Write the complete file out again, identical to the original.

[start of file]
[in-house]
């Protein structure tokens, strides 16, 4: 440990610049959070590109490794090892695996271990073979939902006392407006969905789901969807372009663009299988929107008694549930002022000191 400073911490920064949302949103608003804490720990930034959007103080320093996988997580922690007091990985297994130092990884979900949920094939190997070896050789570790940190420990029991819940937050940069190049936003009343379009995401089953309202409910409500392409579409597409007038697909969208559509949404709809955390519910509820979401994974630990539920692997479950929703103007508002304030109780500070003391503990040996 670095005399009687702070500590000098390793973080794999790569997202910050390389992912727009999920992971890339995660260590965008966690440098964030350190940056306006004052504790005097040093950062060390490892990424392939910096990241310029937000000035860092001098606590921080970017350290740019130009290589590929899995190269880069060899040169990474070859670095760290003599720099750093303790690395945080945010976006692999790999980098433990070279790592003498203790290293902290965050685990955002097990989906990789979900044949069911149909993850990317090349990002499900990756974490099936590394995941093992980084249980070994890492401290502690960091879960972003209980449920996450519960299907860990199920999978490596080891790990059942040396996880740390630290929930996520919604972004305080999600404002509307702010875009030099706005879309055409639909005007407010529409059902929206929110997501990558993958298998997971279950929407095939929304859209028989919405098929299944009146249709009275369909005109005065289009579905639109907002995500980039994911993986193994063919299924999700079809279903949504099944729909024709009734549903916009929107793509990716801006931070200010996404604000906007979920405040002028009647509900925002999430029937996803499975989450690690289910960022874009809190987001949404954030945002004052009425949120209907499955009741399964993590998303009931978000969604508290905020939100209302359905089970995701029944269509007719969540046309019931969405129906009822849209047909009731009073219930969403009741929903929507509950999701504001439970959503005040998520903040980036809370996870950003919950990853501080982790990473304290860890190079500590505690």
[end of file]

[in-house]
């Protein structure tokens, strides 16, 4: 440990610049959070590109490794090892695996271990073979939902006392407006969905789901969807372009663009299988929107008694549930002022000191 400073911490920064949302949103608003804490720990930034959007103080320093996988997580922690007091990985297994130092990884979900949920094939190997070896050789570790940190420990029991819940937050940069190049936003009343379009995401089953309202409910409500392409579409597409007038697909969208559509949404709809955390519910509820979401994974630990539920692997479950929703103007508002304030109780500070003391503990040996 670095005399009687702070500590000098390793973080794999790569997202910050390389992912727009999920992971890339995660260590965008966690440098964030350190940056306006004052504790005097040093950062060390490892990424392939910096990241310029937000000035860092001098606590921080970017350290740019130009290589590929899995190269880069060899040169990474070859670095760290003599720099750093303790690395945080945010976006692999790999980098433990070279790592003498203790290293902290965050685990955002097990989906990789979900044949069911149909993850990317090349990002499900990756974490099936590394995941093992980084249980070994890492401290502690960091879960972003209980449920996450519960299907860990199920999978490596080891790990059942040396996880740390630290929930996520919604972004305080999600404002509307702010875009030099706005879309055409639909005007407010529409059902929206929110997501990558993958298998997971279950929407095939929304859209028989919405098929299944009146249709009275369909005109005065289009579905639109907002995500980039994911993986193994063919299924999700079809279903949504099944729909024709009734549903916009929107793509990716801006931070200010996404604000906007979920405040002028009647509900925002999430029937996803499975989450690690289910960022874009809190987001949404954030945002004052009425949120209907499955009741399964993590998303009931978000969604508290905020939100209302359905089970995701029944269509007719969540046309019931969405129906009822849209047909009731009073219930969403009741929903929507509950999701504001439970959503005040998520903040980036809370996870950003919950990853501080982790990473304290860890190079500590505690």